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Avenue: 2004 Edition
It’s been four years now since KJ-52 appeared on the Christian rap scene. Most fans are familiar with 52 for his “controversial” song “Dear Slim,” which challenges Eminem’s worldview. It all started, however, with 7th Avenue, an ambitious hip-hop album that introduced a skeptical Christian rap audience to a fresh rapper who could preach like Billy Graham with the youthfully appealing style of Slim Shady.
Since most of KJ’s fans emerged during the Collaborations release, Essential Records decided to reintroduce people to 7th Avenue, because, as an industry exec put it, “Many fans are either unaware of or unable to get their hands on his first project.”
If you take a simple look at the track listing for the “2004 version,” you’ll find that this version of 7th Avenue isn’t an exact reproduction of the 2000 recording.
The first and most obvious omissions to the original are the “Greatest M.C.” vignettes at the opening, middle, and closing of the disc. The well-meaning, but somewhat goofy integration of hip-hop culture and Christianity didn’t really set the mood for the rest of the album. This deletion was a good call.
Instead, the re-release opens with “1-2-3,” a hard-edged rap that makes for a great opening to the album. KJ doesn’t waste any time getting to his theological position, stating “No matter whose the dopest / without Christ you’re hopeless.” Reggae rapper Yankee Man, who sounds like a Jamaican DMX, contributes a catchy chorus hook.
Also missing from the new version are two skits, “Melvin’s Not Here” and “Mickey Cakes.” I never personally heard these skits, but I would imagine that they are something like the “leave a message” bits from KJ’s sophomore disc, Collaborations. I heard that there was a song about cheeseburgers and fries from the original, but it was nowhere to be found on the ’04 edition.
In my opinion, the deletions were probably a good thing, because it made room for previously unreleased tracks that are stellar.
The first track that is new to 7th Avenue is “Lift Me Up,” a song that label Essential Records calls “KJ’s take on the hit tune ‘Flood’ by Jars of Clay.” I enjoyed the song, but I was half expecting to hear the “If I can’t swim after 40 days…” chorus. It never came! Computerized voices repeat the phrase “lift me up” throughout the song in Jars of Clay style. The familiar violin bridge from “Flood” is also thrown into the mix. I think that most people will be left feeling that something was missing from this track. It was good nonetheless.
“All Around the World” throws a trio of awesome rappers together on one track. KJ’s friends John Reuben and L.A. Symphony member Pigeon John appear for a tag-team-style rap attack. I give you permission to crank this song in your decked-out Escalade, seriously. The hook rocks (All around the world go / ooh-ooh / my brother in the Lord would you sing / ooh-ooh / To all my little ladies in Mercedes / ooh-ooh / we step into the scene and make the place / cool-cool), and shows a lot of fun between rappers who have the same mission statement.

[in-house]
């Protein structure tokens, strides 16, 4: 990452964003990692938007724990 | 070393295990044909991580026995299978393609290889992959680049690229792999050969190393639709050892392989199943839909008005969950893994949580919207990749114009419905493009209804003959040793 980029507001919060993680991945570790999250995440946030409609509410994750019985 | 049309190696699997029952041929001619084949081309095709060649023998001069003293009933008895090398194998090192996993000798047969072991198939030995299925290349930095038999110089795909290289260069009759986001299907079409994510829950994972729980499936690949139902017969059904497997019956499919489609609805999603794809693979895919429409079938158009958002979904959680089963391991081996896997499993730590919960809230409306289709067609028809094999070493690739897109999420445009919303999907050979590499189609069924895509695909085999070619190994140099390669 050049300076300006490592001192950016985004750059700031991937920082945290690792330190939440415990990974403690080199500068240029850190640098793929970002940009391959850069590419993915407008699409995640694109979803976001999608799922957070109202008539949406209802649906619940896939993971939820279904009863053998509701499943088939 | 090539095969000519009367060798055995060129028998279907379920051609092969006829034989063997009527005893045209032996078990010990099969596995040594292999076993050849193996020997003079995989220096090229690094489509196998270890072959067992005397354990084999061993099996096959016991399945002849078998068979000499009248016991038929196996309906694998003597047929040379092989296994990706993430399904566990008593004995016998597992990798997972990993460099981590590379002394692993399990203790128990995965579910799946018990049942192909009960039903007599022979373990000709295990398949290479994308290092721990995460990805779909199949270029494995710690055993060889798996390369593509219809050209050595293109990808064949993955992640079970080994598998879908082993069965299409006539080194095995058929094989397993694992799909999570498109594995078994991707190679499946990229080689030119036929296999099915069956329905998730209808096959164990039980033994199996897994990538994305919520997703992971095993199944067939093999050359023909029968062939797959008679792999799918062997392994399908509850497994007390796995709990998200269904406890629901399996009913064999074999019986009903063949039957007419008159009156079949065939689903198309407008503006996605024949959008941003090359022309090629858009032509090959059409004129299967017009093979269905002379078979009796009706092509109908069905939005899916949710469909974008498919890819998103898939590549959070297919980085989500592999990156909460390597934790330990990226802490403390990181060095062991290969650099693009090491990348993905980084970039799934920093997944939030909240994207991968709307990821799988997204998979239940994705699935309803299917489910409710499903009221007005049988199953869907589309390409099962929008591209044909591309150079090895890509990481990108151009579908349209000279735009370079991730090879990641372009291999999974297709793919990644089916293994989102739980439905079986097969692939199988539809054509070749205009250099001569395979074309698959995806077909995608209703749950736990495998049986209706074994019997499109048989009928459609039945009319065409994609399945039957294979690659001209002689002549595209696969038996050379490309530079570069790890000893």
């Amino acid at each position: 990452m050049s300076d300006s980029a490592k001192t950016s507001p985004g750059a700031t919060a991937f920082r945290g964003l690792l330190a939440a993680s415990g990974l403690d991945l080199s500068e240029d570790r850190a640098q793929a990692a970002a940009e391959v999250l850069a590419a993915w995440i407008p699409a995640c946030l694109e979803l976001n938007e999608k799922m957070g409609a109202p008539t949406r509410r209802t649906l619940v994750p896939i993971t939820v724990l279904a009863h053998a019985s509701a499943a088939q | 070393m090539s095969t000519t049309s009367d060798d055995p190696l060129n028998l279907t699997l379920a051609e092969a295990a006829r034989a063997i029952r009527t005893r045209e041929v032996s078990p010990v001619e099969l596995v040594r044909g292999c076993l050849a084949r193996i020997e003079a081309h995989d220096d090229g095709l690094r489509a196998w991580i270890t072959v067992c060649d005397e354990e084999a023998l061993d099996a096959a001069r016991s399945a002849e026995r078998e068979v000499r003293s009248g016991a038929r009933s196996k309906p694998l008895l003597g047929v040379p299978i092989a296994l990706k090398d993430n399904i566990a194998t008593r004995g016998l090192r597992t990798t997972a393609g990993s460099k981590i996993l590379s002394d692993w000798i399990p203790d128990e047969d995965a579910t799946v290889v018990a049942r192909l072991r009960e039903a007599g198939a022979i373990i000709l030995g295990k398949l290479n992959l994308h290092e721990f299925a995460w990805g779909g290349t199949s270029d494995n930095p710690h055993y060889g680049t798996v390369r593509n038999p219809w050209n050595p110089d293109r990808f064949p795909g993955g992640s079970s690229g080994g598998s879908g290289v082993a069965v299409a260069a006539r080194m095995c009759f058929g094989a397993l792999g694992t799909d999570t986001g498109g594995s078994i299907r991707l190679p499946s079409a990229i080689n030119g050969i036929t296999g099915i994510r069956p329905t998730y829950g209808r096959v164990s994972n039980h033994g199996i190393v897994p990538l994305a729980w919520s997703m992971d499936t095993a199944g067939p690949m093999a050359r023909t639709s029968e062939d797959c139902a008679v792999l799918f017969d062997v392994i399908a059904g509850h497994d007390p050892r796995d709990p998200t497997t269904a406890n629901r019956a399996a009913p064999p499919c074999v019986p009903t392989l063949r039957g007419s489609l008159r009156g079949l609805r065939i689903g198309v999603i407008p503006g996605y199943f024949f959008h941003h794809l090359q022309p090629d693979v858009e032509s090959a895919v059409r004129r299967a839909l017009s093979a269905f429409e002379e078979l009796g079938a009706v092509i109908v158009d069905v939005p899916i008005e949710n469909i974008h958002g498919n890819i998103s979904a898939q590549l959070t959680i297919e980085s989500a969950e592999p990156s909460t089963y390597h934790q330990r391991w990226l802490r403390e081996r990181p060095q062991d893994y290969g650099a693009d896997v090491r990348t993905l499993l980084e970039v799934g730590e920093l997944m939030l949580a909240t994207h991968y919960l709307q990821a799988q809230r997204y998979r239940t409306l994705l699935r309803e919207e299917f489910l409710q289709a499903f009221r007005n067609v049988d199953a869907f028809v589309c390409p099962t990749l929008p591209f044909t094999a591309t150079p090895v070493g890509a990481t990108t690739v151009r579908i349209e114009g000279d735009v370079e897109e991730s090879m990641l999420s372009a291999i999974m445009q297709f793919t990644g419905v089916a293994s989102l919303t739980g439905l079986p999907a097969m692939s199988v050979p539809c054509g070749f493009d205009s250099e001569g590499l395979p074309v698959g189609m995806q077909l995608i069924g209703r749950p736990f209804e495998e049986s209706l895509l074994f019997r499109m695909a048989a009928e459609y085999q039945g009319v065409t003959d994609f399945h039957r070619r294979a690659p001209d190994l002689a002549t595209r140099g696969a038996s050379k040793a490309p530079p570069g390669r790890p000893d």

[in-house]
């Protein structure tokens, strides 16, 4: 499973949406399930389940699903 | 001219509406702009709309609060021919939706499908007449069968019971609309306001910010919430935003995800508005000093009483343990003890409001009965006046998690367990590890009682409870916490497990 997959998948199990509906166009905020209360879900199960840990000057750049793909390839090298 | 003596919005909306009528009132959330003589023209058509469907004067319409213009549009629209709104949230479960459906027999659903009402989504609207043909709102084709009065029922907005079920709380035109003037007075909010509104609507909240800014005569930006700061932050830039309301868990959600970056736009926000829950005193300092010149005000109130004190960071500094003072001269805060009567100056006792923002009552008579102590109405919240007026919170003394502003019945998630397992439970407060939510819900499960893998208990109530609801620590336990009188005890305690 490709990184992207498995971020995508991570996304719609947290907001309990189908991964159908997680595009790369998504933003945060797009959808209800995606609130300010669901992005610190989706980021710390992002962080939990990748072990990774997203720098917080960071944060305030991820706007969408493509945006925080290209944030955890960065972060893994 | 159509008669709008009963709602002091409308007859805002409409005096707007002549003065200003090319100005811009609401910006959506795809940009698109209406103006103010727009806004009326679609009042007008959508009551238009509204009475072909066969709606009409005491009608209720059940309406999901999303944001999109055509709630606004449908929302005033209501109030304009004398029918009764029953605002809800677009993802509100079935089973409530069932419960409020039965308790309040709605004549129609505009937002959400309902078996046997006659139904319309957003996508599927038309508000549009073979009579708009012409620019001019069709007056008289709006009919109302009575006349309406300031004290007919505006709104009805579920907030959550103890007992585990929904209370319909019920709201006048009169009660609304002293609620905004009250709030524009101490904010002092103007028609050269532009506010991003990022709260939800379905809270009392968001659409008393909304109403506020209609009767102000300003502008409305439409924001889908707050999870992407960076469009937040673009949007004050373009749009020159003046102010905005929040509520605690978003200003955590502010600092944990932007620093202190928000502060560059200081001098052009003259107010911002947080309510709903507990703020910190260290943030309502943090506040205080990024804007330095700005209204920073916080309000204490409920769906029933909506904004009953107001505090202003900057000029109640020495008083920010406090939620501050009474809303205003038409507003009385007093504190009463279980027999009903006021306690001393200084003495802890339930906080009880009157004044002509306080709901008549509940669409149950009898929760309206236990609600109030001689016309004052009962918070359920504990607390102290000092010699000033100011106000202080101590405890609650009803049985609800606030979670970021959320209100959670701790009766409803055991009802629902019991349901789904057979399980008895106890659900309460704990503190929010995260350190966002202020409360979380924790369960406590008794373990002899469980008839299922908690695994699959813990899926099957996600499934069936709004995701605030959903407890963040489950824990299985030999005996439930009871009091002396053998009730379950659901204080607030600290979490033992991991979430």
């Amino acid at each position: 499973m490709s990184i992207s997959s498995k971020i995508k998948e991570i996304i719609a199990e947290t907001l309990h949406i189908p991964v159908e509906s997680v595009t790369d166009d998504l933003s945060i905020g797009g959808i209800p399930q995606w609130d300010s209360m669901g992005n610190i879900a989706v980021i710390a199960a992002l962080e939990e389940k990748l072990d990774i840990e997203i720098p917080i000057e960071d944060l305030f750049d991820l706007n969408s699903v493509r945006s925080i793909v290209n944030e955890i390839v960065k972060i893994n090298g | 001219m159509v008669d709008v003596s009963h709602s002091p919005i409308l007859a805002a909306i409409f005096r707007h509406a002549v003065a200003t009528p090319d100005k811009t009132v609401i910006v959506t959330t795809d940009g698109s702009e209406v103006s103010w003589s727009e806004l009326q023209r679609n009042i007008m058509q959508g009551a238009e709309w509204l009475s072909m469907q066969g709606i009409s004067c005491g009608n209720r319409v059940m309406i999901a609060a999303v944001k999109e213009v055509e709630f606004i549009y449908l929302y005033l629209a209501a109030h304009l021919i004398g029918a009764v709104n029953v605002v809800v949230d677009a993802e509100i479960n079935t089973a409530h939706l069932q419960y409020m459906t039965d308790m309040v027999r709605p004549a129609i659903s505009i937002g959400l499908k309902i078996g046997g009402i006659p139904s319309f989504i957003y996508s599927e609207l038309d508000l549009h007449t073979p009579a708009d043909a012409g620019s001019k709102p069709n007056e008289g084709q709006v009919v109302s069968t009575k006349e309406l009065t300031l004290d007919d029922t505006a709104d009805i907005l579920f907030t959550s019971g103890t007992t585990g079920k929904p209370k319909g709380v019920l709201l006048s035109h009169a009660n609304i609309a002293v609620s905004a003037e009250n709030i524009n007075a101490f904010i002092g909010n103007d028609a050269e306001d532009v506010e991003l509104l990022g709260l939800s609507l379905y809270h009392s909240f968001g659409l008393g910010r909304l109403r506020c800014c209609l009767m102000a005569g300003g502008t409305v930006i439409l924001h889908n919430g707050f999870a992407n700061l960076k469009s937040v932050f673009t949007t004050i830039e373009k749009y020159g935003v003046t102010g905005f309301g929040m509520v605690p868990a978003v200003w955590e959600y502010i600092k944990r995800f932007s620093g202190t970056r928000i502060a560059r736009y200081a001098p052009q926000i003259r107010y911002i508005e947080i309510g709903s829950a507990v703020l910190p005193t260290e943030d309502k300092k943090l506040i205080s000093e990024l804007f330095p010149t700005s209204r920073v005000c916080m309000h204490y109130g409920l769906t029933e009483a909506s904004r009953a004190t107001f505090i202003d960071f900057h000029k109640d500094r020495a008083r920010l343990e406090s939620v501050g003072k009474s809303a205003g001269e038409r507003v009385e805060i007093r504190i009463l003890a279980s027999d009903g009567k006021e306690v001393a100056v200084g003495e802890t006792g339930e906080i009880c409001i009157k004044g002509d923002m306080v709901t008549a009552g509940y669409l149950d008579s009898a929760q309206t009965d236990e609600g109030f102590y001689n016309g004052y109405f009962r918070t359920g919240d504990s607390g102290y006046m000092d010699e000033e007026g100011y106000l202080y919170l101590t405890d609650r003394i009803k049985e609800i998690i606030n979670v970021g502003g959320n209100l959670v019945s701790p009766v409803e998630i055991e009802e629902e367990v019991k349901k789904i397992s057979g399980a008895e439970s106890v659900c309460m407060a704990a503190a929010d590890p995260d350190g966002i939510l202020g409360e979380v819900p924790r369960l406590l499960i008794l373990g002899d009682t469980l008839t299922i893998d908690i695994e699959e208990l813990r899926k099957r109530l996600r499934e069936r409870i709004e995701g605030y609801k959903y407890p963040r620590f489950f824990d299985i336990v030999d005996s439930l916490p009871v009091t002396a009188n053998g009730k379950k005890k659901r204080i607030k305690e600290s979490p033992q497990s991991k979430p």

Christian rockers Silage contribute vocals and instruments for “Need Someone,” arguably the best track on the album. We’re all familiar with KJ’s alternative tendencies (Peace of Mind ring a bell?), so this song comes as no stylistic surprise to me. The chorus, provided by Silage, reminds me of Jars of Clay’s “Unforgetful You”. Fans of alternative rock could find some common ground with hip-hoppers. Don’t expect head-banging rap-rock; this particular fusion of styles is mellower than KJ’sPeace of Mind escapades.
7th Avenue ends with another song new to the album, “12 Round Knockout.” This isn’t really a new song; die-hard KJ-52 fans know that this was on the soundtrack for Carman’s movie, The Champion. The song is as brash and as in-your-face as the first song, using boxing as a metaphor for the Christian walk. “I’m going all 12 rounds and I’m never going to drop out!” says KJ.
Of course, we can’t forget the original songs that were kept. “We Rock the Mic” is a great tribute to old skool hip-hop, a true KJ-52 classic. Also check out the “It’s the S.O.I.” remix (way better than the 2000 versionl). The 7th Avenue version of dcTalk’s “The Hardway” destroys the original (sorry, Toby). It’s true that the new songs rock, but they’re just bonuses on an already sweet album.
If you’re a fan of the classic, pop-friendly stylings of today’s KJ-52, don’t expect a like-minded prequel to Collaborations and It’s Pronounced Five-Two. This disc is harder, but not in a Peace of Mind, hard rock sort of way. This is edgy rap infused with biblical truth. It’s true that KJ’s style has changed over the years, but his commitment to using hip-hop as a vehicle for the Gospel has not.
Marcus Hathcock 4/5/2004